The following post from the HLS Office of Clinical and Pro Bono Programs (OCP) blog is one of a regular series of student accounts of their experiences working with Clinics and Student Practice Organizations (SPOs) at Harvard Law School. During the 2019 Spring Term, students gained hands-on experience addressing the legal needs in communities across throughout the country.
Here, Alyssa Bernstein ’19 recounts her experience working for the Office of the Federal Public Defender for the District of Columbia.
“There should be a copy of the Guidelines in your office,” my supervisor at the Assistant Federal Public Defender told me. There wasn’t a copy of the Federal Sentencing Guidelines in my office. If there had been, it would have been hard to miss. It’s a red tome, published in paperback because it becomes obsolete every few years. The back cover features a giant table with roman numerals indicating an individual’s criminal history level and 43 rows determining months of sentences ranging from 0-6 months to 360 months-life. The 2018 edition comes in at about 600 pages and eight pounds. It makes a satisfying thwack on a desk when you throw it down in vexation. For a first-timer, it can be a bit overwhelming.
It was a week into my semester-long clerkship at the Federal Public Defender for the District of Columbia. Instead of shivering in Cambridge all spring, I’m in the Government Lawyer: Semester in Washington program. There are about a dozen other 2- and 3Ls who don’t mind missing a semester of Wasserstein lectures and non-pizza lunch each year. Instead, we work full-time in government offices across the federal branches.
But being a public defender in the government is not synonymous with representing the government. I’ve drafted numerous motions against the government on a number of issues, including arguing that a pre-schooler’s muffled statements should not be the basis of probable cause for a car search and why spending 90 days transporting someone 250 miles for a mental health evaluation (when a statute permits 10 days) cannot be justified as a “reasonable delay.”
I did eventually delve into those Federal Sentencing Guidelines. My assignment was to analyze how the guideline for illegal possession of a firearm (§ 2K2.1) developed over time. The guideline originally gave nine offense levels in 1987, but today goes as high as 33. Moreover, I found that the length of recommended sentences under the guideline has only increased in its 30 years of existence, with increases added as recently as 2015.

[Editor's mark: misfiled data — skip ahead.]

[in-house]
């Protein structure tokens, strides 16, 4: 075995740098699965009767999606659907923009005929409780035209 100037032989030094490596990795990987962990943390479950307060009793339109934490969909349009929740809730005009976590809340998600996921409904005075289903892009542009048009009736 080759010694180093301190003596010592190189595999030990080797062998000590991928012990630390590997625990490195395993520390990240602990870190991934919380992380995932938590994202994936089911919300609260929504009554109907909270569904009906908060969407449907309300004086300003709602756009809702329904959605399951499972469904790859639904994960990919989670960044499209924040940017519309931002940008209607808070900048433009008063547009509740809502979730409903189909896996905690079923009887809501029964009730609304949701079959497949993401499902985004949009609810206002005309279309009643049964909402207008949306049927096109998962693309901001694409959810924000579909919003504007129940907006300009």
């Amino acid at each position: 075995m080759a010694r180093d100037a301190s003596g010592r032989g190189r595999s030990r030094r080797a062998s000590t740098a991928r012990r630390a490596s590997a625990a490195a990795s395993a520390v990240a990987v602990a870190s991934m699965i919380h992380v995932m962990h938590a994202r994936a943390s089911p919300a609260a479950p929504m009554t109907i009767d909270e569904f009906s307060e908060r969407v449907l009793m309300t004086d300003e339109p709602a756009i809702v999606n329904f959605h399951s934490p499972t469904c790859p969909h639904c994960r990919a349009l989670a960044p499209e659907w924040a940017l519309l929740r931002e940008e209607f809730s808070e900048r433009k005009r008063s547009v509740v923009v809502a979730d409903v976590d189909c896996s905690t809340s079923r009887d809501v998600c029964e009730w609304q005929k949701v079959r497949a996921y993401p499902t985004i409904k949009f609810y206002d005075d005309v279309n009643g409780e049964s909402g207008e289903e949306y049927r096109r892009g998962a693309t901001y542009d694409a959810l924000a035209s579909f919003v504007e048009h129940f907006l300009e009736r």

The Sentencing Guidelines are the standards that judges use to decide how long to send people to prison. There is an entire government commission to develop them. There is a smaller NGO dedicated to deciphering and reforming them. The whole set was first developed in 1987, at Congress’ behest. Congress was concerned about two things: wide disparities in sentences meted down on defendants for the exact same crime; and the prevalence of early release for good behavior—a practice that many representatives viewed as too lenient.
Sentencing is a sobering experience that couldn’t be farther from analyzing cases in class. More than any other experience at law school, this clerkship has shown me how the legislative, executive, and judicial branches can form structures whose course and policies are difficult to re-direct, especially for those with the least access to effective democratic mechanisms.
The Sentencing Commission confers with the Department of Justice and other agencies before revising guideline ranges. While, technically, public defenders have an opportunity to also provide feedback, my research revealed that the Sentencing Commission has not historically heeded their input, at least for the firearms possession guideline. Instead, the Sentencing Commission seems to always respond to the voices of law enforcement and prosecutors, justifying its changes in the name of “increasing deterrence” and “enabling law enforcement.”
Regardless of my personal positions on gun ownership, I believe that the law should be administered equitably across geographic areas. Prohibited weapon possession is a broad category, however. One of the problems with the prohibited possession laws is that they are disproportionally levied against those who are also subjected to the most intense level of police surveillance and searches—that is, communities of color.
D.C. recently changed its criminal gun policy. In order to obtain harsher penalties and sentences, D.C. now prosecutes gun possession charges in federal court, instead of D.C.’s equivalent to state court. It’s fair to surmise that the change in D.C. policy is intended to protect the people in neighborhoods where gun violence is more prevalent. But the targets for gun possession searches are almost always people of color—in fact, every firearm possession case I’ve worked on has been for a client who is a person of color.
Unfortunately, the very communities that are the most affected by the Sentencing Guidelines have the least influence over their determination. During this clerkship I’ve watched trial attorneys work every day, from meeting a client for the first time to attending their sentencing.
Sentencing is a sobering experience that couldn’t be farther from analyzing cases in class. More than any other experience at law school, this clerkship has shown me how the legislative, executive, and judicial branches can form structures whose course and policies are difficult to re-direct, especially for those with the least access to effective democratic mechanisms. Perhaps my classmates on the Hill who listen and respond to constituent input feel that our government is for and by the people. In the Public Defender’s office, the gap couldn’t be wider.